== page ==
Welcome to Casa Segura/Bienvenidos a Casa Segura...
I don't want to go on being just a root in the shadows,
vacillating, extended, shivering with dream,
down in the damp bowels of earth,
absorbing it, thinking it, eating it every day.
-Pablo Neruda from 'Walking Around'
Border issues in the news...
Traditionally tight-knit anti-illegal immigration organizations are roiled in internal conflict.
Struggles for power and finances have led leaders in the movement to split ties with Jim Gilchrist, the founder of the Minuteman Project.
Bickering continues over who has control of the original Minuteman organization and once faithful members are now deserting the group. Barbed e-mails and accusations fly among the former Minuteman loyalists.
“I’m fighting on three fronts,” Gilchrist said. “I’m fighting the Federal government, I’m fighting the reconquistas, and I’m fighting the people defecting from my own organization.”
Gilchrist’s Minuteman Project, which has become nearly synonymous with the anti-illegal immigration movement, is under fire from many other like-minded groups.
William Gheen, of the North Carolina-based Americans for Legal Immigration political action committee (ALIPAC), said Gilchrist is a threat to the anti-illegal immigration movement. Gheen said people in his organization receive bizarre e-mails from the Minuteman founder.
“We see Gilchrist as prone to act against the good of the movement,” Gheen said. “He has a pattern of broken alliances and relationships.”
Read the full article by Josh Aden in the Daily Pilot
WASHINGTON — A top Immigration and Customs Enforcement official acknowledged Wednesday that his agency has mistakenly detained U.S. citizens as illegal immigrants, but he denied that his agency has widespread problems with deporting the wrong people.
Gary Mead, ICE's deputy director of detention and removal operations, testified during a House of Representatives subcommittee hearing that U.S. citizens have been detained on "extremely" rare occasions, but he blamed the mix-ups on conflicting information from the detainees.
Nonetheless, Mead said his agency is reviewing its handling of people who claim to be U.S. citizens "to determine if even greater safeguards can be put in place."
The testimony before the House Subcommittee on Immigration, Citizenship, Refugees, Border Security and International Law came after immigration advocates told McClatchy that they'd seen a small but growing number of cases of U.S. citizens who've been mistakenly detained and sometimes deported by ICE. They accuse agents of ignoring valid assertions of citizenship in the rush to deport more illegal immigrants.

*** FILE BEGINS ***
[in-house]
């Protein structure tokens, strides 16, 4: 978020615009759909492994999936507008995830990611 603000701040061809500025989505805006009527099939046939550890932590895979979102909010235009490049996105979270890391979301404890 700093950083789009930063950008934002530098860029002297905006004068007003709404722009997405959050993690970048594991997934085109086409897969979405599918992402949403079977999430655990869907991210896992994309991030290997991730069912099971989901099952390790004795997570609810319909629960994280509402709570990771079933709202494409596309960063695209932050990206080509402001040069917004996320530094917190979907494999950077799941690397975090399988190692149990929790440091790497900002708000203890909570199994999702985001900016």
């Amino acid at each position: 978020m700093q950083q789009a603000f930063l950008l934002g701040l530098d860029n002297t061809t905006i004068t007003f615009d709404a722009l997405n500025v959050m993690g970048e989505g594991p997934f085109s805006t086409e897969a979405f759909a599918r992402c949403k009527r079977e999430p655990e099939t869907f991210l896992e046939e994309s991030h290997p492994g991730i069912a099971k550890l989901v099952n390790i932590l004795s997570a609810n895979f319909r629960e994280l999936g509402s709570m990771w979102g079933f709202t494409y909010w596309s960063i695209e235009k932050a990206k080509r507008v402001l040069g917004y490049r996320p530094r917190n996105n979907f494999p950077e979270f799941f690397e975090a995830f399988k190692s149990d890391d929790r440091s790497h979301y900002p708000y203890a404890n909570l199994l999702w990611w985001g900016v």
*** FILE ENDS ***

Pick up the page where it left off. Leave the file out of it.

Unlike suspects charged in criminal courts, detainees accused of immigration violations don't have a right to an attorney, and three-quarters of them represent themselves.
Read the full article By MARISA TAYLOR in the Houston Chronicle
PHOENIX, Arizona (AFP) — New laws targeting employers who hire illegal immigrants take effect here on January 1, with experts predicting the move may cost the state's economy billions of dollars in lost income and taxes.
The new laws are described as the toughest local anti-illegal immigration legislation in the United States, and will sanction businesses who knowingly hire undocumented workers.
Any employer who falls foul of the law will see their business license suspended for 10 days for a first offense; a second infraction will see the license permanently revoked.
Judith Gans, a University of Arizona immigration policy expert who has studied the economic impact of illegal immigrants, said the new law will have a dramatic effect on the local economy.
"Industries will shrink and prices will go up," Gans told AFP.
The price of a hamburger, a head of lettuce, and a week's worth of gardening services will all increase as workforces shrink, Gans said.
Illegal immigrants "are filling gaps in the labor force, and as those gaps widen, prices will go up," she said. "That theory is not contested."
According to an October study released by Gans, Arizona's foreign-born population has tripled in less than two decades, from about 269,000 in 1990 to 831,000 in 2004.
Experts peg the state's illegal immigrant population at about half a million. Workers, mainly from Mexico, flock to pick lettuce in Yuma, make sushi in Phoenix, and clean hotel rooms in Flagstaff.
According to Gans' study, they make up 59 percent of the workforce in farming; 27 percent in construction; 51 percent in landscaping; 26 percent in hotel work; 23 percent in restaurants; 33 percent in private homes; and 46 percent in textile manufacturing.
Read the full article here.